The start of a new year typically brings with it ambitious goals for your small business. But before you know it, half the year has flown by, and it’s time to take a closer look at whether or not the methods and tactics you’ve utilized in order to get there have been effective. And if they haven’t? It might be time to come up with a new strategy.
To help guide your efforts and ensure that the second half of the year is as fruitful for your business as possible, we asked a few experts for their take on how to determine whether or not you need to re-evaluate your original plan, and the best practices for doing so. Read on what they had to say about how to make your mid-year goal check in as effective as possible.
Evaluate Finances First
Your year-long goals likely involve a few different facets — but Sacha Ferrandi, founder of Source Capital Funding, Inc. says that a strategic way to start your mid year review is to look at finances first. “Although there are many aspects of a business that should be evaluated, your number one priority should always be your finances,” he says. “Your finances should be deeply audited biannually, if not more. By reviewing your finances regularly, you give yourself a chance to get in front of possible issues that may occur down the road. Ask yourself questions like, what kind of financial trends am I seeing? Is revenue starting to slip down or spike up? Are we hitting the profit margins we projected at the beginning of the year?” Ferrandi says that your answers to these questions will help identify issues that may be problematic for your current plan. “If you are hitting the mark, it will allow you to determine that your team should continue to do more of what it has been doing,” he says. “If you are missing the mark, after analyzing your financial data, you will be able to adjust your strategy and help boost your company back to where you want it to be.”
Measure Results Using Real Data
When evaluating what worked and what went wrong, Evan Harris, co-founder and CEO of SD Equity Partners says it’s important to approach both the evaluation and solution using data. “It is essential that you review your progress and reassess your plan of action to achieve those goals,” he says. “The best way to do this is by gathering data and determining what action to take based on that data. If you are reviewing your progress just based on how you feel things are going, you may miss some key insights on what you could be doing better. Facts and figures are essential and need to be looked at throughout the duration of a project, not just at the end.”
If you are reviewing your progress just based on how you feel things are going, you may miss some key insights on what you could be doing better.
Determine Where You Can Cut Back On Spending
“If your mid-year financial review indicates that you are falling short of your financial goals, before panicking and making any drastic changes, the first thing you should do is layout where all the money is being spent and cut out anything that is no longer necessary,” says Ferrandi. “Companies will often find that they are paying for old memberships or software subscriptions that are no long being used or needed. Canceling these old subscriptions can help you save hundreds of dollars a month alone. Furthermore, by laying out where the money is being spent, you can begin to formulate a plan to reduce spending in areas that allow, such as your utility bill and paper waste. By cutting out the low hanging fruit, it allows you to start saving money immediately without disrupting the flow of the company.”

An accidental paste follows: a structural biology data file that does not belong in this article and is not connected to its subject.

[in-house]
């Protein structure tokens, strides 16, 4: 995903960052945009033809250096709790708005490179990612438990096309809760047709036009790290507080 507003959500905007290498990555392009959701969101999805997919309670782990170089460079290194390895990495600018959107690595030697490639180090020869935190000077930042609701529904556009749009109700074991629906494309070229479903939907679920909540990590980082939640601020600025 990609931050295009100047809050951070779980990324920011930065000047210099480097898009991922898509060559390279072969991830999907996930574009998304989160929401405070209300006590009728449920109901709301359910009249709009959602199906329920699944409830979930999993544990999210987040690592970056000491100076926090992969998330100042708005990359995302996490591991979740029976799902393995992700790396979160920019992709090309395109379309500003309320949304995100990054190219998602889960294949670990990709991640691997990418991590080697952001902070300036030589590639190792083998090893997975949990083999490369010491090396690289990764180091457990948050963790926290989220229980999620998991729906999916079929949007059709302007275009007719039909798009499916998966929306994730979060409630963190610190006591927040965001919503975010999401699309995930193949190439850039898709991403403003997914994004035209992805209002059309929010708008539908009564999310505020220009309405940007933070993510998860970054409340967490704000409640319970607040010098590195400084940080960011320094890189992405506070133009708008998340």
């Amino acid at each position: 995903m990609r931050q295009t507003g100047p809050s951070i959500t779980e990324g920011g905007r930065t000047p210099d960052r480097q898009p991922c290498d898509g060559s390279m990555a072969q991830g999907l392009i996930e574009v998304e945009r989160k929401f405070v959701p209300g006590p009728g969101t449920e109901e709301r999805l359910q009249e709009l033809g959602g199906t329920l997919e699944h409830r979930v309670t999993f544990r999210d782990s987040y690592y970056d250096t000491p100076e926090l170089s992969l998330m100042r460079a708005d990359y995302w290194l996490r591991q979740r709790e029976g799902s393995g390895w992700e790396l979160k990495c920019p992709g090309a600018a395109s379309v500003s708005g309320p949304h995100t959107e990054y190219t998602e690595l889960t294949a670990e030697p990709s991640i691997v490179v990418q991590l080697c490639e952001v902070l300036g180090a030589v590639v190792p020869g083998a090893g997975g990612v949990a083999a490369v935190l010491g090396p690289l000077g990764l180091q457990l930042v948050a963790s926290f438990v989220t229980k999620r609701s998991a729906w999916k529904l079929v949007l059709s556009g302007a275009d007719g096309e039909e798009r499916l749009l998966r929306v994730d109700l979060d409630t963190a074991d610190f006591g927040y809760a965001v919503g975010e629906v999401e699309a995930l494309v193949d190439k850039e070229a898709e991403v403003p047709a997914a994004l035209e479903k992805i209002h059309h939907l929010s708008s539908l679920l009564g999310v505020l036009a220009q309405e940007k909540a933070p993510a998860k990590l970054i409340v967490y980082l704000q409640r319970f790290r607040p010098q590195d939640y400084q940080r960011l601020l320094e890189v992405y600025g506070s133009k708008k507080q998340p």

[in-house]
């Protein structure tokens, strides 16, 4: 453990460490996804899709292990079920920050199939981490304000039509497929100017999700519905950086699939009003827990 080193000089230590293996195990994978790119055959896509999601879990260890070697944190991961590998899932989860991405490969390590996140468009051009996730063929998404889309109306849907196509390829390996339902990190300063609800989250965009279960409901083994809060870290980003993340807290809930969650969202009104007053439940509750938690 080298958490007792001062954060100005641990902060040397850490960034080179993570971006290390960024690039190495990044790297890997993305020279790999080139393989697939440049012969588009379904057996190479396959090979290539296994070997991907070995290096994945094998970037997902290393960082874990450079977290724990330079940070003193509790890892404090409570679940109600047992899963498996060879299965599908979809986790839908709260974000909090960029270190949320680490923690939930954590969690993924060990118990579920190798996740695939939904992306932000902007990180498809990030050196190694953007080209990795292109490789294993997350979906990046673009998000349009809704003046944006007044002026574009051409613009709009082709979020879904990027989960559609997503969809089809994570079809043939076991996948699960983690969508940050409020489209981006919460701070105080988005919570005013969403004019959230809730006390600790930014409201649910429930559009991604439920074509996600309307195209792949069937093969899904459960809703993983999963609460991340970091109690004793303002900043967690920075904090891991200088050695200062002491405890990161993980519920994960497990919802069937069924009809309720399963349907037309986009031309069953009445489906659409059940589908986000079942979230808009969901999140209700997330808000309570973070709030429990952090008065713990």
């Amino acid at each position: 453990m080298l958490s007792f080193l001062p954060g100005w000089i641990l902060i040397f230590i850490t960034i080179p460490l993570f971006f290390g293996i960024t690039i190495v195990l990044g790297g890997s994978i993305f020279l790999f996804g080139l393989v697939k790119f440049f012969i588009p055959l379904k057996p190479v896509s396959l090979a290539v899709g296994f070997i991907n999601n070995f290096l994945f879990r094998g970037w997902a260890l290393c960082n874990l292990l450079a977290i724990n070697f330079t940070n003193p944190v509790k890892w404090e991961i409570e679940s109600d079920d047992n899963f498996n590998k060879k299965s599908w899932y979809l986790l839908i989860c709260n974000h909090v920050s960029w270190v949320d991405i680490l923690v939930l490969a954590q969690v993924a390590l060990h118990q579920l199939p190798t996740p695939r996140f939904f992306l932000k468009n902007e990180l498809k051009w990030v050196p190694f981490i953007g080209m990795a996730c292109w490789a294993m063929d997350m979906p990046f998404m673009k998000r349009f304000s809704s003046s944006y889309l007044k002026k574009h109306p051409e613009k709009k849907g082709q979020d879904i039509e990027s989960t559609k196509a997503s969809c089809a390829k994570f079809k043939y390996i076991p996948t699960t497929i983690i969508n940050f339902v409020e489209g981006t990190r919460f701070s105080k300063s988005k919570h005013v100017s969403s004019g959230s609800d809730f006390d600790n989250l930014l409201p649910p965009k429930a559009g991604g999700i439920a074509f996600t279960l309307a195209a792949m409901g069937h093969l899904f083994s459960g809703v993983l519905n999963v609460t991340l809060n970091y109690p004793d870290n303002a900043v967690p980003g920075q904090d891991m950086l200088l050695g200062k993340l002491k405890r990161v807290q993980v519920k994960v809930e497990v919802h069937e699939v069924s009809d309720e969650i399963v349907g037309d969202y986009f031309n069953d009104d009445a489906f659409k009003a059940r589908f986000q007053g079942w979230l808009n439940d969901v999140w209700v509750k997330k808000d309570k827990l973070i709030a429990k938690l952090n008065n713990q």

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Figure Out What Isn’t Working
Even if you are on track to reach your yearly goals, business marketing strategist Gillian Perkins says using your mid year review to identify areas of improvement will put you ahead even further. “Ask yourself: What worked that we could have done more of? What was one of the driving factors of your success that you should focus even more attention on next time? By being mindful about what worked this time, you’ll be able to create even greater results when working on future goals,” she says.
Explore New Strategies And Tactics
Once you’ve identified areas of your business that need improvement, Perkins says to leverage your learnings from the past six months to make improvements. “As you were working towards your goals, you had some type of strategy and used certain processes to try to achieve success,” says Perkins. “However, along the way you may have learned new strategies or tactics, or have realized that some parts of your process weren’t as efficient as they needed to be to achieve the results that you were after. When you’re about to start fresh with new goals is a great time to plan how you’ll put these new strategies into action.”
Don’t Be Afraid To Change Your Goals
“The goals you set at the beginning of the year may not be relevant by mid-year due to any number of circumstances,” says Harris. “If this is the case, you can and should adjust your goals.” But make sure you’re being strategic in doing so. “Don’t make changes just because you’re not on track to hit a goal,” Harris says, “only make changes if there is something that it out of your control that is making the goal irrelevant or unimportant. At the point that you realize a goal needs to be changed, make that change. Replace it with something that is worth striving for.”